Another worrisome exclusion from the FY2024 state budget address was any mention of small business assistance. Small businesses, especially those in our urban centers, and those that are minority/women-owned, were deeply impacted during the pandemic and continue to struggle to regain their footing. The CCSNJ looks forward to reviewing the details of the budget proposal with hope that some assistance has been allocated to the state’s small Main Street businesses, but was distressed to not hear any mention of it in the governor’s remarks.
Business organizations and think tanks
- New Jersey Society of Certified Public Accountants (CEO Ralph Thomas)
The New Jersey Society of Certified Public Accountants applauds the governor for proposing a budget that includes no tax increases or new fees and allows the 2.5% Corporation Business Tax surcharge to sunset on Dec. 31. We also applaud the fiscally responsible measures to create a $10 billion surplus and put more than $2 billion towards debt defeasance. However, we are concerned about the tax revenue projections, which don’t factor in a possible recession.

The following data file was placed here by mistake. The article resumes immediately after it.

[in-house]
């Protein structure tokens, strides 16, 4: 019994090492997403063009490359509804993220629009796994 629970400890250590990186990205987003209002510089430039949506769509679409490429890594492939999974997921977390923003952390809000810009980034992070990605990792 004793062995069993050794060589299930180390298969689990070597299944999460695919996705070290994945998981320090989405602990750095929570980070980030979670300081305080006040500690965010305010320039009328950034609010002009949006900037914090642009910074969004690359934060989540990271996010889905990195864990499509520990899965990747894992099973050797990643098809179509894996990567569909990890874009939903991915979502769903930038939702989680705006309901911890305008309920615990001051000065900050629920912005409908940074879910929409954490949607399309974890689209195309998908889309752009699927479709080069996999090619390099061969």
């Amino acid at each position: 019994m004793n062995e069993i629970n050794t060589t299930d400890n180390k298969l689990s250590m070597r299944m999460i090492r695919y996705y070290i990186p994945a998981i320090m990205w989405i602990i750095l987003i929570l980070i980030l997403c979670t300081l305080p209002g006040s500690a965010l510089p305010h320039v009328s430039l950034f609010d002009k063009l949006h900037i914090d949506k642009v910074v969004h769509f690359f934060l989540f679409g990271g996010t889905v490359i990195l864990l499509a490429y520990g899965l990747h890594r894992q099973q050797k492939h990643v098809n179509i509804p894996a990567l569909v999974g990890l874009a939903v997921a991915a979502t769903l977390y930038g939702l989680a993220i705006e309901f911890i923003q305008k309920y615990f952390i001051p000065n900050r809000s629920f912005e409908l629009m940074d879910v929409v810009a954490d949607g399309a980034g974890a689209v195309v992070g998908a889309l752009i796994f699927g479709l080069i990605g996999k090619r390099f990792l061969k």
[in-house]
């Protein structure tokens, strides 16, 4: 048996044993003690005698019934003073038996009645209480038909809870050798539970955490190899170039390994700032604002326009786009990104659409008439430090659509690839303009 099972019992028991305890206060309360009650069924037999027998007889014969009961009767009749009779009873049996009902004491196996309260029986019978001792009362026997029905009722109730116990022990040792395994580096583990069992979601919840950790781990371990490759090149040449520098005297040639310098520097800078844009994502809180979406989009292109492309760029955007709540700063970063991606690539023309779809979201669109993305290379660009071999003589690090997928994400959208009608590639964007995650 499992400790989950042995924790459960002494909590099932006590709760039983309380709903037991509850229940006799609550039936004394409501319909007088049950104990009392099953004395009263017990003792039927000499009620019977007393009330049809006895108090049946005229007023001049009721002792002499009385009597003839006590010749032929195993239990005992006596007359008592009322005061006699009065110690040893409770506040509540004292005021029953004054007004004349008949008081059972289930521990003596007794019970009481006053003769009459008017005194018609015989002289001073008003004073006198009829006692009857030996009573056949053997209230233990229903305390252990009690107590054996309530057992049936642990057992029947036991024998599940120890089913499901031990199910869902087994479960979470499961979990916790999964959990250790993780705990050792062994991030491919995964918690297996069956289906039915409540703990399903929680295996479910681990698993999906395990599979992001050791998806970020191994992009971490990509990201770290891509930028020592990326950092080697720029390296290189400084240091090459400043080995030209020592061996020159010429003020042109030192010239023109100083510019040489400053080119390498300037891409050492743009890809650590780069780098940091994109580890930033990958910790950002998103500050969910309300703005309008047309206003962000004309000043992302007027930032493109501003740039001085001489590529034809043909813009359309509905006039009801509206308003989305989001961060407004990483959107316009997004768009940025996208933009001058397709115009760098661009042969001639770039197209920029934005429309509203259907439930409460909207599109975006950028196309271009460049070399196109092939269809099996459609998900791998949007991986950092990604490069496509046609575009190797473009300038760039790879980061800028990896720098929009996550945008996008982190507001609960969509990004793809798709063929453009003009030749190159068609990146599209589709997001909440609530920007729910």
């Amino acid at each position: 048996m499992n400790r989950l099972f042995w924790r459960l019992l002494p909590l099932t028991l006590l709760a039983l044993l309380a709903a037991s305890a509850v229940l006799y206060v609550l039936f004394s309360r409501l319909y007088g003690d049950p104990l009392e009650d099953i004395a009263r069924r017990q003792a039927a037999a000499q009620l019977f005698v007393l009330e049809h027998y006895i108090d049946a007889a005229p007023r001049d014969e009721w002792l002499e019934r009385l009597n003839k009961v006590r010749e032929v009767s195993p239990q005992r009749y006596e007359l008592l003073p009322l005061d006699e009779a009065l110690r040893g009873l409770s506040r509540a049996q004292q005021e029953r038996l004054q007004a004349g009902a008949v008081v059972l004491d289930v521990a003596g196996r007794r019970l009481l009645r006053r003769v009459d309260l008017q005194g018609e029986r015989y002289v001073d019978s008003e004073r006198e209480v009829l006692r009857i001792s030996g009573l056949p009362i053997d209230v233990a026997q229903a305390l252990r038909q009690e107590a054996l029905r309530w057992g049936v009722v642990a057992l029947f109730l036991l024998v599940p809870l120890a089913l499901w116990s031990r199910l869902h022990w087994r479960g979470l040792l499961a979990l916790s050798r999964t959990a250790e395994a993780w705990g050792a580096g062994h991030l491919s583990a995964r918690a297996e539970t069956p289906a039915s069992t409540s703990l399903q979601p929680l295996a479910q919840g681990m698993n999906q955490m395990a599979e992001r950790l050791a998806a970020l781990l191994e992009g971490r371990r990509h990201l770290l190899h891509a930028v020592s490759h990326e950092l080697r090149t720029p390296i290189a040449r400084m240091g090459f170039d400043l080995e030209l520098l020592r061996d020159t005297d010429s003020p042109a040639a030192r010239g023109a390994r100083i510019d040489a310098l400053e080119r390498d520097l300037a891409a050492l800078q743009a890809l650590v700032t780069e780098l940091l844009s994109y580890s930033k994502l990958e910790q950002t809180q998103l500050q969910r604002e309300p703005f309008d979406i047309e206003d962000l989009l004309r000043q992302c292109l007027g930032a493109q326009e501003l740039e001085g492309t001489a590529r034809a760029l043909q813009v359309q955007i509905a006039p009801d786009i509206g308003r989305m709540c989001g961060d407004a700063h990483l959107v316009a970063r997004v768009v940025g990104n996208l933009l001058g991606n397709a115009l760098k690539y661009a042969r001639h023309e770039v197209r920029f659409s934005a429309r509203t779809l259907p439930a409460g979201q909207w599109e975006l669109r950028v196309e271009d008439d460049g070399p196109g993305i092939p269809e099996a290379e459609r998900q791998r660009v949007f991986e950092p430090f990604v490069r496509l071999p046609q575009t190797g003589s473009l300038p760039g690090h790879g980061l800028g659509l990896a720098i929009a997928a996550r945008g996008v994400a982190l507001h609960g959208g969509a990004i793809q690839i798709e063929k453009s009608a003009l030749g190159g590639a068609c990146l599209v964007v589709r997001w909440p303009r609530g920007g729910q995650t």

While allowing the surcharge to sunset would remove us as the state with the highest business tax rate, we would still rank fourth, with a CBT of 9%. Thus, the NJCPA and its members encourage the governor and Legislature to make further CBT reduction part of this year’s budget discussion. Pennsylvania is on a path to reducing its CBT rate to 4.99% by 2031, and 12 other states have reduced their CBT rates in the last five years. New Jersey has an opportunity to decelerate our outmigration of income-generating residents and businesses and increase home values and wages.
The NJCPA also commends Gov. Murphy for renewing the ANCHOR property tax relief program and for once again including a full payment to the public worker pension fund, though we’d like to see more done to address the root causes of high property taxes and believe that structural reform to public worker benefits is necessary to end the ballooning burden of these benefits on the state budget. We also believe that property tax relief should be extended to businesses, which pay about half of the state’s property taxes.
We are disappointed that this budget does little to address the affordability issue facing small businesses. Businesses could be facing yet another $300 million-plus Unemployment Insurance increase on July 1, and our members have heard from clients who are rightfully shocked about their UI increases. This would be the third year in a row of skyrocketing UI tax hikes caused by the COVID pandemic, with no state aid to offset it. Many other states used federal COVID aid to reduce UI taxes; New Jersey should do the same.
- Garden State Initiative (President Regina Egea)
The governor’s budget offers insufficient improvement to our business climate and will not reduce residents’ property taxes.